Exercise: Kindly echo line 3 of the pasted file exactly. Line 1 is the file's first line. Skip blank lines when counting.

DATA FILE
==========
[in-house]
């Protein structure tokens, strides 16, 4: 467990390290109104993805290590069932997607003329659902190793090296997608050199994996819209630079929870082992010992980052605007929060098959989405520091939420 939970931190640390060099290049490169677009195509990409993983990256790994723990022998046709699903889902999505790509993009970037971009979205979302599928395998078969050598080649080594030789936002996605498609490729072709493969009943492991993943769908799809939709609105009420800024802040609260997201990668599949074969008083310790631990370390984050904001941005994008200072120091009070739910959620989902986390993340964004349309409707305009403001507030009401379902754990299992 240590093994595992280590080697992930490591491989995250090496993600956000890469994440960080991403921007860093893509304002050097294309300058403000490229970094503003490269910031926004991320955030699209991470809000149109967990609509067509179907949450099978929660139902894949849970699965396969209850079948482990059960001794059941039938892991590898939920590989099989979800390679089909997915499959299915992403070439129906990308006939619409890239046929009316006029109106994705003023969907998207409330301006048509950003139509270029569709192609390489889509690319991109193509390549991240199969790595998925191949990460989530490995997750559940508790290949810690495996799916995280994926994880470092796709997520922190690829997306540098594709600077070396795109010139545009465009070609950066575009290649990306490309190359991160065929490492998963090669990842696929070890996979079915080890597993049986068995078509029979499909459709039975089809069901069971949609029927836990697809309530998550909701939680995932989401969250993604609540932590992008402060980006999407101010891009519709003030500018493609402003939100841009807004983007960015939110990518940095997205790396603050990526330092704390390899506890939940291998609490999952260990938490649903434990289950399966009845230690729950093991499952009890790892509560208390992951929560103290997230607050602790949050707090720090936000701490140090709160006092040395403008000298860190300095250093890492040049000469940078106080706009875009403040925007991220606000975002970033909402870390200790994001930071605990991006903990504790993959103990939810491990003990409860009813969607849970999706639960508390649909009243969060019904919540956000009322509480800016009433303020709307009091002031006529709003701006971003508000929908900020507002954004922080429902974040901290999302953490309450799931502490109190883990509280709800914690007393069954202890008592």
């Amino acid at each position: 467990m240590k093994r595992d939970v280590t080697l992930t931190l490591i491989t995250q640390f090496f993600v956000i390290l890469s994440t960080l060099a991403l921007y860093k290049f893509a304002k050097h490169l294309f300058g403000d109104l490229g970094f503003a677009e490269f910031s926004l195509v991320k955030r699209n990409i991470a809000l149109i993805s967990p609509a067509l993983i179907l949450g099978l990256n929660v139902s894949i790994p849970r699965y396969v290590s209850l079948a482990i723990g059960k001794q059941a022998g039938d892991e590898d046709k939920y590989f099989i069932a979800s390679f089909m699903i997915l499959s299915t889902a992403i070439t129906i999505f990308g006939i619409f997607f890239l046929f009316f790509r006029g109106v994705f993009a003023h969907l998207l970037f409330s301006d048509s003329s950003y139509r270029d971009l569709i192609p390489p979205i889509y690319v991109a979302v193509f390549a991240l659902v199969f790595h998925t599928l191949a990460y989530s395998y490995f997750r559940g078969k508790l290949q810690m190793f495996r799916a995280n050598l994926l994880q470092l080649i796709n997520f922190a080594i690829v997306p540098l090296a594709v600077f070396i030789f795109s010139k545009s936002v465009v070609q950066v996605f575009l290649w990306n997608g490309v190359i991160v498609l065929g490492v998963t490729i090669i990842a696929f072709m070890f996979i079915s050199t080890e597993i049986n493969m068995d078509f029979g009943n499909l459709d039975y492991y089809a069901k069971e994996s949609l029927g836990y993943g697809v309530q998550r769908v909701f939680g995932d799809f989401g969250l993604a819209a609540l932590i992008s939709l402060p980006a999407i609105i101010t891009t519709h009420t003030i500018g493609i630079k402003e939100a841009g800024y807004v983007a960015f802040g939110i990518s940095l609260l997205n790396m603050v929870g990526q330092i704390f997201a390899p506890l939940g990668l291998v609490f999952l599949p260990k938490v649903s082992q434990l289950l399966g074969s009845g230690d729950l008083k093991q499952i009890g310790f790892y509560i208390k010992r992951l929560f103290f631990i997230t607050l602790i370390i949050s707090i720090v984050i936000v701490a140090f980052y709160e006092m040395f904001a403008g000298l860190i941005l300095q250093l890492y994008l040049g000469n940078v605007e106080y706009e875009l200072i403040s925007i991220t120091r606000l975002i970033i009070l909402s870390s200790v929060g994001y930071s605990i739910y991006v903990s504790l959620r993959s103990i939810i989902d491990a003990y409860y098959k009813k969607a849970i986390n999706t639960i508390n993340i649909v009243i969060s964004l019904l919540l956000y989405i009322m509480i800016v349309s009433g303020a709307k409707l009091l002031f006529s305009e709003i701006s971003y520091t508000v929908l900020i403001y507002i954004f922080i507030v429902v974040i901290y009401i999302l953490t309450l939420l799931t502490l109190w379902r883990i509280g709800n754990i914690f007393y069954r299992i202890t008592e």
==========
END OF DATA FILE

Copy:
């Amino acid at each position: 467990m240590k093994r595992d939970v280590t080697l992930t931190l490591i491989t995250q640390f090496f993600v956000i390290l890469s994440t960080l060099a991403l921007y860093k290049f893509a304002k050097h490169l294309f300058g403000d109104l490229g970094f503003a677009e490269f910031s926004l195509v991320k955030r699209n990409i991470a809000l149109i993805s967990p609509a067509l993983i179907l949450g099978l990256n929660v139902s894949i790994p849970r699965y396969v290590s209850l079948a482990i723990g059960k001794q059941a022998g039938d892991e590898d046709k939920y590989f099989i069932a979800s390679f089909m699903i997915l499959s299915t889902a992403i070439t129906i999505f990308g006939i619409f997607f890239l046929f009316f790509r006029g109106v994705f993009a003023h969907l998207l970037f409330s301006d048509s003329s950003y139509r270029d971009l569709i192609p390489p979205i889509y690319v991109a979302v193509f390549a991240l659902v199969f790595h998925t599928l191949a990460y989530s395998y490995f997750r559940g078969k508790l290949q810690m190793f495996r799916a995280n050598l994926l994880q470092l080649i796709n997520f922190a080594i690829v997306p540098l090296a594709v600077f070396i030789f795109s010139k545009s936002v465009v070609q950066v996605f575009l290649w990306n997608g490309v190359i991160v498609l065929g490492v998963t490729i090669i990842a696929f072709m070890f996979i079915s050199t080890e597993i049986n493969m068995d078509f029979g009943n499909l459709d039975y492991y089809a069901k069971e994996s949609l029927g836990y993943g697809v309530q998550r769908v909701f939680g995932d799809f989401g969250l993604a819209a609540l932590i992008s939709l402060p980006a999407i609105i101010t891009t519709h009420t003030i500018g493609i630079k402003e939100a841009g800024y807004v983007a960015f802040g939110i990518s940095l609260l997205n790396m603050v929870g990526q330092i704390f997201a390899p506890l939940g990668l291998v609490f999952l599949p260990k938490v649903s082992q434990l289950l399966g074969s009845g230690d729950l008083k093991q499952i009890g310790f790892y509560i208390k010992r992951l929560f103290f631990i997230t607050l602790i370390i949050s707090i720090v984050i936000v701490a140090f980052y709160e006092m040395f904001a403008g000298l860190i941005l300095q250093l890492y994008l040049g000469n940078v605007e106080y706009e875009l200072i403040s925007i991220t120091r606000l975002i970033i009070l909402s870390s200790v929060g994001y930071s605990i739910y991006v903990s504790l959620r993959s103990i939810i989902d491990a003990y409860y098959k009813k969607a849970i986390n999706t639960i508390n993340i649909v009243i969060s964004l019904l919540l956000y989405i009322m509480i800016v349309s009433g303020a709307k409707l009091l002031f006529s305009e709003i701006s971003y520091t508000v929908l900020i403001y507002i954004f922080i507030v429902v974040i901290y009401i999302l953490t309450l939420l799931t502490l109190w379902r883990i509280g709800n754990i914690f007393y069954r299992i202890t008592e």